The bill has been referred to the Senate Banking Committee for consideration. The senators introducing the bill were Jeff Merkley (D-Ore.), Richard Blumenthal (D-Conn.), Dianne Feinstein (D-Calif.), Elizabeth Warren (D-Mass.), Dick Durbin (D-Ill.), Bob Menendez (D-N.J.), and Maggie Hassan (D-N.H.).

The bill targeted Section 1692(g) of the FDCPA specifically and would require debt collectors to send a statement to individuals that includes a notification that:

(1) the debt may not be reported to a credit bureau for 180 days from the date in which the statement is sent, and

(2) if the debt is settled or paid by the individual or an insurance agency during the 180-day period, the debt may not be reported to a consumer reporting agency.

Troutman Sanders will continue to monitor these developments and provide any further updates as they are available.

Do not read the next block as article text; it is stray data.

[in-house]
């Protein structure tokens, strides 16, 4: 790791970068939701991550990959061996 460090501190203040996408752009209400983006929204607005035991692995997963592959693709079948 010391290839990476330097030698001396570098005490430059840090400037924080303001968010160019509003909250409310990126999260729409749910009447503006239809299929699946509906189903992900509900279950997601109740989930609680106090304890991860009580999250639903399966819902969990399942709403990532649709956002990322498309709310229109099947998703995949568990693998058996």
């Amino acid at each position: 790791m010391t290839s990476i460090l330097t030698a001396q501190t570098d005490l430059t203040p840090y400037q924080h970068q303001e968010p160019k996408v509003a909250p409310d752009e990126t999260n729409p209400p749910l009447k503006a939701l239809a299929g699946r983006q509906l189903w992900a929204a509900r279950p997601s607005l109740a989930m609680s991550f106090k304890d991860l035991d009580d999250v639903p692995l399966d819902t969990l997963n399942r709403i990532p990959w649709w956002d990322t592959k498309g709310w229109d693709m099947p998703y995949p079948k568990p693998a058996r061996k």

On August 20, 2018, the Supreme Court of California issued its long-awaited order in Connor v. First Student, Inc. finding the state’s Investigative Consumer Reporting Agencies Act (“ICRAA”) was not unconstitutionally vague as applied to employer background checks, despite overlap with the Consumer Credit Reporting Agencies Act (“CCRAA”). See Connor v. First Student, Inc., No. S229428, – P.3d –, 2018 Cal. LEXIS 6266 (Cal. Aug. 20, 2018). The Supreme Court resolved a conflict between two courts of appeal which had left many consumer reporting agencies (“CRAs”) wondering whether the ICRAA applied even if they did not obtain the information from personal interviews – the definition of “investigative consumer report” used under the Fair Credit Reporting Act to impose additional requirements under 15 U.S.C. §1681l similar to those included in the ICRAA. With this decision, CRAs providing consumer reports for employment and tenant screening will need to carefully review their products to assure compliance with the ICRAA and the CCRAA.

Relevant Legislative and Procedural History